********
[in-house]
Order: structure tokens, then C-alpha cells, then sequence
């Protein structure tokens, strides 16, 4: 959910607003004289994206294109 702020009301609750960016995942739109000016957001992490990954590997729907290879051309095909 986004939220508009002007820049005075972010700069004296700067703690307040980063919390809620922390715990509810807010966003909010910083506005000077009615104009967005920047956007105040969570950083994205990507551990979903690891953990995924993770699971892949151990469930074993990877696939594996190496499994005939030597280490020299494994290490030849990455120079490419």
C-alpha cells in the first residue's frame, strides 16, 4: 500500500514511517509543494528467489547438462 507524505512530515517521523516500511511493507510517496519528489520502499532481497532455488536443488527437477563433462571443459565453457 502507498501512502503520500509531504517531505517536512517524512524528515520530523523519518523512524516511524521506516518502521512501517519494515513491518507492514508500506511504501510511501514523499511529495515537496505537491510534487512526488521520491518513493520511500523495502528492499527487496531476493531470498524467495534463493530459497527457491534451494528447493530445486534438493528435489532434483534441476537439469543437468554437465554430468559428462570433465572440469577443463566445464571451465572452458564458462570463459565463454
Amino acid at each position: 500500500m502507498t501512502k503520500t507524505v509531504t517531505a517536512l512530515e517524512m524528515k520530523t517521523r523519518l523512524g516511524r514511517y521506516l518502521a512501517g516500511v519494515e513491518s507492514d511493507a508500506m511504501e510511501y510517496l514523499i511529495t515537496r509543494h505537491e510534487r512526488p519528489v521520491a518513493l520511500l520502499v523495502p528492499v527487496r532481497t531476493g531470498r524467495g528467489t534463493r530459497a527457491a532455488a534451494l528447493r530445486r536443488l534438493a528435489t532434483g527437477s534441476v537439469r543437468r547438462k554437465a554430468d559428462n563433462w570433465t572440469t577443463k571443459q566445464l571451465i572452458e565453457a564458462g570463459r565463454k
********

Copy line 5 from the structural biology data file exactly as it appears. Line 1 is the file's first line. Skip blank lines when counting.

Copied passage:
Amino acid at each position: 500500500m502507498t501512502k503520500t507524505v509531504t517531505a517536512l512530515e517524512m524528515k520530523t517521523r523519518l523512524g516511524r514511517y521506516l518502521a512501517g516500511v519494515e513491518s507492514d511493507a508500506m511504501e510511501y510517496l514523499i511529495t515537496r509543494h505537491e510534487r512526488p519528489v521520491a518513493l520511500l520502499v523495502p528492499v527487496r532481497t531476493g531470498r524467495g528467489t534463493r530459497a527457491a532455488a534451494l528447493r530445486r536443488l534438493a528435489t532434483g527437477s534441476v537439469r543437468r547438462k554437465a554430468d559428462n563433462w570433465t572440469t577443463k571443459q566445464l571451465i572452458e565453457a564458462g570463459r565463454k